After Building From Scratch, How High Can Jon Torpey Take High Point?

(Photo Courtesy of High Point Athletics)

When Jon Torpey left his position as associate head coach at Dartmouth to take on the challenge that awaited him at High Point, he was regarded as one of the best young coaches in the game. He had proven himself as an assistant, becoming the youngest associate head coach in DI when he was elevated to the title in 2006 at Denver. And upon his arrival at High Point, he once again began one of the youngest to hold a head coaching job in college lacrosse.

Eight seasons into his tenure at High Point, it is pretty safe to say that Jon Torpey has shown his ability to build a program, nonetheless a successful one, from scratch. From taking the Panthers to the NCAA Tournament in just their third season as a program to the constant fear that seeing High Point on the schedule puts into the eyes of ACC opponents, as the Panthers have upset Virginia twice (2016,2019) and Duke once (2019), and the only having two losing seasons in seven fulls seasons.

On a macro level, it looks like Torpey has and continues to do on heck of a job building High Point into not only a SoCon power, but a highly-respected mid-major. But when you start to dig deeper, you can really see the growth, especially over the past few full seasons, but you also see just how up and down things have been at times on both ends of the field.

In their seven full seasons, the Panthers have ranked 4th (2019), 19th (2018), 53rd (2017), 25th (2016), 21st (2015), 36th (2014), and 56th (2013) in scoring offense. During the shortened 2020 season, where they played eight games, they ranked 36th. While the Panthers have had some seasons where their offense has dipped, steady improvement over two or three seasons and occasional sizable been a constant theme since the program’s inception.

Meanwhile, on the opposite end of the field, things have been a little more consistent and included less major leaps. The Panthers have ranked 33rd (2019), 57th (2018), 48th (2017), 45th (2016), 24th (2015), 22nd (2014), 61st (2013) in scoring defense during their seven full seasons. They were tied for 71st when the 2020 season was cancelled.

One of the only things that has stayed pretty consistent throughout the program’s eight seasons of play is their team shooting percentage. Outside of their first year, it hasn’t ventured below .275 and has remained right around the .300 mark.

Last season, the Panthers seemed to regress a bit after a stellar 13-win 2019 campaign. Through eight games, they were sitting at 2-6 and all their losses had come by an average of 7.2 goals per game. But if this trend of dropping and rising every two to three seasons isn’t just mere coincidence, things could be going up for the Panthers in 2021.

Offensively, it’s hard not to get excited about what could be on the horizon for the Panthers in 2021. They return their entire attack unit, which accounted for 39% of their offensive production last season. A senior, Asher Nolting (11G/22A) looks to be the leader of the offense once again. He has been their go to guy since he stepped foot on campus as a freshman and can make some electric plays each time he steps on the field. Tyler Hendricks (14G/2A) and Devon Buckshot (12G/2A) each found their way into the starting lineup at different points last season as a freshman and redshirt freshman. The two showed some serious flashes and could be complete game changers for this offense in the years to come.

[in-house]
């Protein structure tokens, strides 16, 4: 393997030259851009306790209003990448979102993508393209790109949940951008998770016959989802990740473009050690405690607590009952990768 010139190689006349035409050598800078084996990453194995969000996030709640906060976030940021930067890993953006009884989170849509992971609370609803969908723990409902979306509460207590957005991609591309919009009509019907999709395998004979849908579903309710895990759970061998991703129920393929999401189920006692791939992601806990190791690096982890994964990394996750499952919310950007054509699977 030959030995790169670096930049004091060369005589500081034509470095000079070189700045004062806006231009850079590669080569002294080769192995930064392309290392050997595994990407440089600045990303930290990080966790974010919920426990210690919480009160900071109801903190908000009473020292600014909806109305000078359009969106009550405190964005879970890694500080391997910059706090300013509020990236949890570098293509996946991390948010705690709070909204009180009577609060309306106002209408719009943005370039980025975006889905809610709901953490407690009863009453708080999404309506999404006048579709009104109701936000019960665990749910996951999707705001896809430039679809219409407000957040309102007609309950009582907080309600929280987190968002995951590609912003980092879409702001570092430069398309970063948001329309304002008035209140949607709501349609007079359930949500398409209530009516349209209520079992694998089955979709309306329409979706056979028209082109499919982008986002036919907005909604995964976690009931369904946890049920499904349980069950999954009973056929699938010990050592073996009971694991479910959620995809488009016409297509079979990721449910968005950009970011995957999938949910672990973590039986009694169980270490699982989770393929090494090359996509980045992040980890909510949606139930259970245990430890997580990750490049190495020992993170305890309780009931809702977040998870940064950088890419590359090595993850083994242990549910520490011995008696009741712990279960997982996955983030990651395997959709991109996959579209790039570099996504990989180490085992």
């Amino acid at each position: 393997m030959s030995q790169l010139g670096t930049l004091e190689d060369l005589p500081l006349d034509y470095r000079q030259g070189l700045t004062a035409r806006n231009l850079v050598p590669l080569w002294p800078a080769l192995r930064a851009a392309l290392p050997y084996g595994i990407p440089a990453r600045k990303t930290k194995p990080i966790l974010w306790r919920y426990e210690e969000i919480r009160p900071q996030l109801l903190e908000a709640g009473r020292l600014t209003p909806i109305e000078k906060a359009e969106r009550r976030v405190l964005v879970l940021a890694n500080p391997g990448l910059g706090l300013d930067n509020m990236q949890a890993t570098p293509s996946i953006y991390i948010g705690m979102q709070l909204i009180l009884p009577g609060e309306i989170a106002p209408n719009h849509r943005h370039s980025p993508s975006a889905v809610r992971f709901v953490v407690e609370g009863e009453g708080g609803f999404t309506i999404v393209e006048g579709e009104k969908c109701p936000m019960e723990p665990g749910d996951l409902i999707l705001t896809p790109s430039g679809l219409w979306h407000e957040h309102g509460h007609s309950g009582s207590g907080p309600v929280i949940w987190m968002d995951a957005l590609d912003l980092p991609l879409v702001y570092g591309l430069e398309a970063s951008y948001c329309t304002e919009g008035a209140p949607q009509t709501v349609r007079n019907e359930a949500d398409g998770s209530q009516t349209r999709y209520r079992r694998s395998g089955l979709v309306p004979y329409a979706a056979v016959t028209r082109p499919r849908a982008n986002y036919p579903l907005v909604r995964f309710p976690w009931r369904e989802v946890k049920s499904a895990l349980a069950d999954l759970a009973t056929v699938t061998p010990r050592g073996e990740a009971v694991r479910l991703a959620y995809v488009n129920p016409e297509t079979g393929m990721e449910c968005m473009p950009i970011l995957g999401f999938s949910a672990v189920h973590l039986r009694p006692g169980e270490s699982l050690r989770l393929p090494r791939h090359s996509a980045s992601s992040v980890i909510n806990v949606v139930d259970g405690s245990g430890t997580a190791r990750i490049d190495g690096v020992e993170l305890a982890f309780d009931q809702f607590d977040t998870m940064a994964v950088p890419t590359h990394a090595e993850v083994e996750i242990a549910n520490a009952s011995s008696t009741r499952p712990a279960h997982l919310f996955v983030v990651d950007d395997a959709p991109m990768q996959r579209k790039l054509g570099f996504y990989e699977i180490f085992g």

At midfield, Dalton Sulver (10G/2A), who is the Panthers’ best shooter at the position, will be back for an extra season. Junior Hunter Vines (6G/3A) and senior Koby Russell (5G/4A) will both be back and should take on greater roles after starting in the majority of games last season. The Panthers bring back a host of other role players at the midfield spot that will be in the rotation and certainly make some headway.

However, it’s pretty safe to assume that the attack will do most of the heavy lifting again in 2021, and that the ball will be in Nolting’s stick almost every possession. For High Point’s sake, hopefully he can decrease his turnover rate again after being on track to do so during the shortened 2020 season.

Defensively, the Panthers need drastic improvement, and it starts with Parker Green in cage. The Memphis, Tenn., native stepped in between the pipes as a freshman starter last season and fill the hole left by the graduation of Tim Troutner Jr. That is not easy at all. He made 88 saves and posted a save percentage of .456. He should only get better.

But as usual, most goalies can only be as good as the guys in front of him. And if a defense continuously leaves their goaltender out to dry, not many good things usually happen. Sequences like that certainly took place on the back end for High Point last season.

Senior Clayton Krol (15GB/11CT) is the Panthers’ top returning pole. Senior PJ Peters could step into a full time starting role at close this season after putting together a solid 2020 campaign. And at the defensive midfield spot, Trey Smith looks to lead that unit again in 2021.

At the faceoff dot, they will have Davis Sampere back for a fifth season as well as sophomore Collin Hoben. Sampere served as their primary guy last season, going 56-for-116 (48%), while Hoben served as the backup and went 48-for-86 (54%). If the Panthers’ defense can’t put it together in 2021 and they churn out another low performing season, the success the Panthers can have at the faceoff dot will be ever crucial.

And if they are able to put it together and that offense starts flowing like we’ve seen it do before, it could be another exciting, and possibly historic, season for High Point.

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